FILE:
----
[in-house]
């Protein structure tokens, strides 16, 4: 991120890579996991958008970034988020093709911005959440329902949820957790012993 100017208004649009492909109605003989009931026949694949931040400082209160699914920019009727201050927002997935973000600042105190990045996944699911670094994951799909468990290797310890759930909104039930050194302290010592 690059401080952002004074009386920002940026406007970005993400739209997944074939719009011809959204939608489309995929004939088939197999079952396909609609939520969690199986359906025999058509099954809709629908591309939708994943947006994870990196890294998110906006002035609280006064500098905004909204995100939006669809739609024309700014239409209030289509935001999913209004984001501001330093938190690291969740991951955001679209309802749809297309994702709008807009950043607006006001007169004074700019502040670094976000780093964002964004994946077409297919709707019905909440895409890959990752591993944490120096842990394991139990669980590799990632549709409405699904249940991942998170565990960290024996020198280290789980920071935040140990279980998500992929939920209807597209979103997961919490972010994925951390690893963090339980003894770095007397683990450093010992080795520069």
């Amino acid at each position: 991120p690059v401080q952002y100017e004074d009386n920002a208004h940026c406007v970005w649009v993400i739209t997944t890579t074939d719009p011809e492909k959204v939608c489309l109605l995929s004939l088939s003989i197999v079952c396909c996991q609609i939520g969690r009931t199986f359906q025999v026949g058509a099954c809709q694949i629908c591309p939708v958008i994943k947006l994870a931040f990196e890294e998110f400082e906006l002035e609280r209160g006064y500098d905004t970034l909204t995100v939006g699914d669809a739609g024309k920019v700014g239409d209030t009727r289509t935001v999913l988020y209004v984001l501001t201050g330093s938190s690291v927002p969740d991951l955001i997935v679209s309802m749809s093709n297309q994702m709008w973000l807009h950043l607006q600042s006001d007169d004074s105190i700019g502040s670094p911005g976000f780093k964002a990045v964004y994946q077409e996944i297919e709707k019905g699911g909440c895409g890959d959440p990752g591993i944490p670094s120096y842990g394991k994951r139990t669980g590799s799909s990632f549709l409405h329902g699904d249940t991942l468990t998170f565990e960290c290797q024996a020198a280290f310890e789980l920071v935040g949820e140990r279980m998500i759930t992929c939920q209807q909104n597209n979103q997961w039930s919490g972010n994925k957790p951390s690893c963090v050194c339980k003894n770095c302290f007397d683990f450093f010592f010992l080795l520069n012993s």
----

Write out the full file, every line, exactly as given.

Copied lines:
[in-house]
């Protein structure tokens, strides 16, 4: 991120890579996991958008970034988020093709911005959440329902949820957790012993 100017208004649009492909109605003989009931026949694949931040400082209160699914920019009727201050927002997935973000600042105190990045996944699911670094994951799909468990290797310890759930909104039930050194302290010592 690059401080952002004074009386920002940026406007970005993400739209997944074939719009011809959204939608489309995929004939088939197999079952396909609609939520969690199986359906025999058509099954809709629908591309939708994943947006994870990196890294998110906006002035609280006064500098905004909204995100939006669809739609024309700014239409209030289509935001999913209004984001501001330093938190690291969740991951955001679209309802749809297309994702709008807009950043607006006001007169004074700019502040670094976000780093964002964004994946077409297919709707019905909440895409890959990752591993944490120096842990394991139990669980590799990632549709409405699904249940991942998170565990960290024996020198280290789980920071935040140990279980998500992929939920209807597209979103997961919490972010994925951390690893963090339980003894770095007397683990450093010992080795520069």
């Amino acid at each position: 991120p690059v401080q952002y100017e004074d009386n920002a208004h940026c406007v970005w649009v993400i739209t997944t890579t074939d719009p011809e492909k959204v939608c489309l109605l995929s004939l088939s003989i197999v079952c396909c996991q609609i939520g969690r009931t199986f359906q025999v026949g058509a099954c809709q694949i629908c591309p939708v958008i994943k947006l994870a931040f990196e890294e998110f400082e906006l002035e609280r209160g006064y500098d905004t970034l909204t995100v939006g699914d669809a739609g024309k920019v700014g239409d209030t009727r289509t935001v999913l988020y209004v984001l501001t201050g330093s938190s690291v927002p969740d991951l955001i997935v679209s309802m749809s093709n297309q994702m709008w973000l807009h950043l607006q600042s006001d007169d004074s105190i700019g502040s670094p911005g976000f780093k964002a990045v964004y994946q077409e996944i297919e709707k019905g699911g909440c895409g890959d959440p990752g591993i944490p670094s120096y842990g394991k994951r139990t669980g590799s799909s990632f549709l409405h329902g699904d249940t991942l468990t998170f565990e960290c290797q024996a020198a280290f310890e789980l920071v935040g949820e140990r279980m998500i759930t992929c939920q209807q909104n597209n979103q997961w039930s919490g972010n994925k957790p951390s690893c963090v050194c339980k003894n770095c302290f007397d683990f450093f010592f010992l080795l520069n012993s």